After a record-breaking batch of orders at the last Dubai Airshow in 2013, this year the big airlines have decided to hold off on adding to their order books, sparking some concern over the longer-term health of the industry.
No major jetliner deals were announced by any of the major Gulf carriers on the first day of this year's event, bringing the old rivalry between Airbus and Boeing back into focus once again.
But chief executive of European aircraft manufacturer Airbus talked up the "battle" between the group and its U.S. rival, adding that the fall-off in orders was not a sign for concern for the broader industry as airlines are making more money than ever before.
"Well I don't expect a big announcement this year, but just remind you that two years ago we got to 160 orders During the Dubai Airshow so I think the Middle East carriers have a huge order book and we have started to deliver it, especially on the A350 to Qatar airways," Fabrice Brégier told CNBC at the Dubai Airshow.
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"However, globally the situation is extremely good. The airlines have never been so profitable. And as of today I think we have 899 firm orders in the backlog for this year," he said.
Two years ago both Boeing and Airbus both clocked up record orders at Dubai after the show's order tally broke records, surpassing $160 billion.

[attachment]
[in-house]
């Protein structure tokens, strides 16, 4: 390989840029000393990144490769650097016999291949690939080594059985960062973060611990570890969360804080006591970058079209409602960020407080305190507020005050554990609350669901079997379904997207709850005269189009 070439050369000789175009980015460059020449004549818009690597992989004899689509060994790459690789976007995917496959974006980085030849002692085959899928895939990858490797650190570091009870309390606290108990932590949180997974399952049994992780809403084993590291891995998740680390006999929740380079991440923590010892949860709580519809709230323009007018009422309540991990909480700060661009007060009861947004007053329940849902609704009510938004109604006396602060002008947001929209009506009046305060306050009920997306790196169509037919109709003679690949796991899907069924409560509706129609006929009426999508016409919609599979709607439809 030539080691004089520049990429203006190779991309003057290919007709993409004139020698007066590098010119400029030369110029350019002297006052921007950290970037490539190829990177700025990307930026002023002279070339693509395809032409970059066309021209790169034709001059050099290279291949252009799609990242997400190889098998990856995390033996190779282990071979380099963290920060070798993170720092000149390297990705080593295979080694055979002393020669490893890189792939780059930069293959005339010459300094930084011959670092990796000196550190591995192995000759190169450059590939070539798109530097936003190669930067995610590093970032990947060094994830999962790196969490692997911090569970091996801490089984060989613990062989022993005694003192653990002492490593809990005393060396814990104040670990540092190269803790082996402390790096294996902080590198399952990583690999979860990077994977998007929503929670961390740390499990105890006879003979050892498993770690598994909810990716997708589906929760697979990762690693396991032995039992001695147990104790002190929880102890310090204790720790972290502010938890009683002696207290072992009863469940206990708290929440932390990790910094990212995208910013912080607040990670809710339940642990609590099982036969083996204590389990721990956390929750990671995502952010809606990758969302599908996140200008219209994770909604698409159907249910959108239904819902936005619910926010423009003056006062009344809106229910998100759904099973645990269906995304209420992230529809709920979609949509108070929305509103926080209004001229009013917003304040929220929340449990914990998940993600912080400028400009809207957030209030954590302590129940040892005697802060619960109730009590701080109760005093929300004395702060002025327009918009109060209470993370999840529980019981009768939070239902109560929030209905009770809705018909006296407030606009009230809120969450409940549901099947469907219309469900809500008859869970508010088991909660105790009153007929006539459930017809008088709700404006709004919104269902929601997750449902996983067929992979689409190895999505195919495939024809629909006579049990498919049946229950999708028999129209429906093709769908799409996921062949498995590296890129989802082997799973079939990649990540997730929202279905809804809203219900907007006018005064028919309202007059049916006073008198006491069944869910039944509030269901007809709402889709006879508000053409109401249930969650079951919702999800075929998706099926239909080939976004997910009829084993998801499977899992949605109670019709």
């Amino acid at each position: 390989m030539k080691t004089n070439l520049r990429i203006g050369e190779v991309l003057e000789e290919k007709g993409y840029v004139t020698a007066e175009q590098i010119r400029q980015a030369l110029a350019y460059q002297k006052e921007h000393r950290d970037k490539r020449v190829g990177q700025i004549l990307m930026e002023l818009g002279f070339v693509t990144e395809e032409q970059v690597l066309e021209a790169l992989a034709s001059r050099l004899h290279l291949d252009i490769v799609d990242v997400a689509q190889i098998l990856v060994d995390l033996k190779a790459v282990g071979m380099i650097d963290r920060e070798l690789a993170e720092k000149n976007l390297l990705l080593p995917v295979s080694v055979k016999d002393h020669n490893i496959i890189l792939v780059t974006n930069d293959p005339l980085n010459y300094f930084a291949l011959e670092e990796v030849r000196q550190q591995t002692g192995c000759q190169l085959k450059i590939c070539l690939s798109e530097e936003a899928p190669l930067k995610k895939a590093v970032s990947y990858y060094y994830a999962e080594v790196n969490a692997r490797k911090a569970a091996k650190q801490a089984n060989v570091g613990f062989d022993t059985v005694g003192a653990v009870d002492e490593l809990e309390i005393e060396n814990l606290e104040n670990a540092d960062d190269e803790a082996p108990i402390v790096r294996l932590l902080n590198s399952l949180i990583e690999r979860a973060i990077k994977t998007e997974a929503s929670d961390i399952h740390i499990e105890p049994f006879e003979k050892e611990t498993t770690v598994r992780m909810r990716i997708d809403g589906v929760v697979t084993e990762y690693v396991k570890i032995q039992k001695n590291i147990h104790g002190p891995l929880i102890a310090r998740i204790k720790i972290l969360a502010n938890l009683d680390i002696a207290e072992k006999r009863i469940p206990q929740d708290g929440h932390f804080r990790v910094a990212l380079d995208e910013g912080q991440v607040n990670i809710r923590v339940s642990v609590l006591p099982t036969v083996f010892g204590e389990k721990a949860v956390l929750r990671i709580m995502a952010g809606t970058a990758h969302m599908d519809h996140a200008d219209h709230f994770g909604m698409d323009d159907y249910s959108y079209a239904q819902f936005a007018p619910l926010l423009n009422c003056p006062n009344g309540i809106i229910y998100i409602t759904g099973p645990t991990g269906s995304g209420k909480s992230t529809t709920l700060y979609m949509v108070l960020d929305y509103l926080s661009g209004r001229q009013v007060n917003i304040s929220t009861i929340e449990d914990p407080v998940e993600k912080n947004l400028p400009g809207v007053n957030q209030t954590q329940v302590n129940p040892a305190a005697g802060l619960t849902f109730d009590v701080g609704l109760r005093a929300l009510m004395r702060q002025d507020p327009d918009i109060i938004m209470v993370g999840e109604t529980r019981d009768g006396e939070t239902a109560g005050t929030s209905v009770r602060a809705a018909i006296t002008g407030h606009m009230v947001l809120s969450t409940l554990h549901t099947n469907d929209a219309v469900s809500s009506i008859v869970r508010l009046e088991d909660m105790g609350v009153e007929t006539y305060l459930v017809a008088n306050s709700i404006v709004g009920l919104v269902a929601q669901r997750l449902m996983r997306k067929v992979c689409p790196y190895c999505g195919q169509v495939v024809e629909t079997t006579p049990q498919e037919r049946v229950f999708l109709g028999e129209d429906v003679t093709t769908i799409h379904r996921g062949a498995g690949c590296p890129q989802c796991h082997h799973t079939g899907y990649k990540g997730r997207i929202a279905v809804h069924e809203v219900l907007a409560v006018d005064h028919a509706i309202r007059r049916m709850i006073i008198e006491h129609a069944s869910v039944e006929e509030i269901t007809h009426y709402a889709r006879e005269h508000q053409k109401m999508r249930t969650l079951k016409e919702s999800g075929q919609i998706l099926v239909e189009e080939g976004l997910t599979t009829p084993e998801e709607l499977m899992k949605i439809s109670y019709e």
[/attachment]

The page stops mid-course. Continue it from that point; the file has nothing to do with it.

This year, as airlines have started to consider the emergence of Chinese aircraft manufacturers, Bregier said both Airbus and Boeing were upping their games in terms of innovation.
"I think the battle between Boeing and Airbus is extremely tough, we are innovating a lot, we have been leading this single aisle market with the A320 neo we have a 60 percent of market share," he said.
"We are very conscious that in the long run there will be other top players, but so far I think we manage pretty well, continuing to innovate, not remaining complacent to remain the top company for the years to come," he added.
In a further attempt to ease fears about the longer-term health of the industry, Boeing predicted that airlines in the Middle East will require some 3,180 new airplanes over the next 20 years, as air traffic in the region continues to boom.ahead of this year's event.
The world's largest planemaker, based on the number of deliveries, said demand for new aircraft would be driven by rapid fleet expansion from Gulf carriers, adding the industry is expected to be worth around $730 billion by 2035.
Airline demand for single-aisle airplanes or narrow-body aircraft such as the Airbus A320 or the Boeing 737 are predicted to see the most growth, with new deliveries expecting to reach over 1400 new planes, according to Boeing.
"Traffic growth in the Middle East continues to grow at a healthy rate and is expected to grow 6.2 percent annually during the next 20 years," said Vice President of Marketing at Boeing Commercial Airplanes, Randy Tinseth, in a statement last week.
On Monday morning, Boeing signed an order for 75 single-aisle 737 Max 8 planes with India's Jet Airways.
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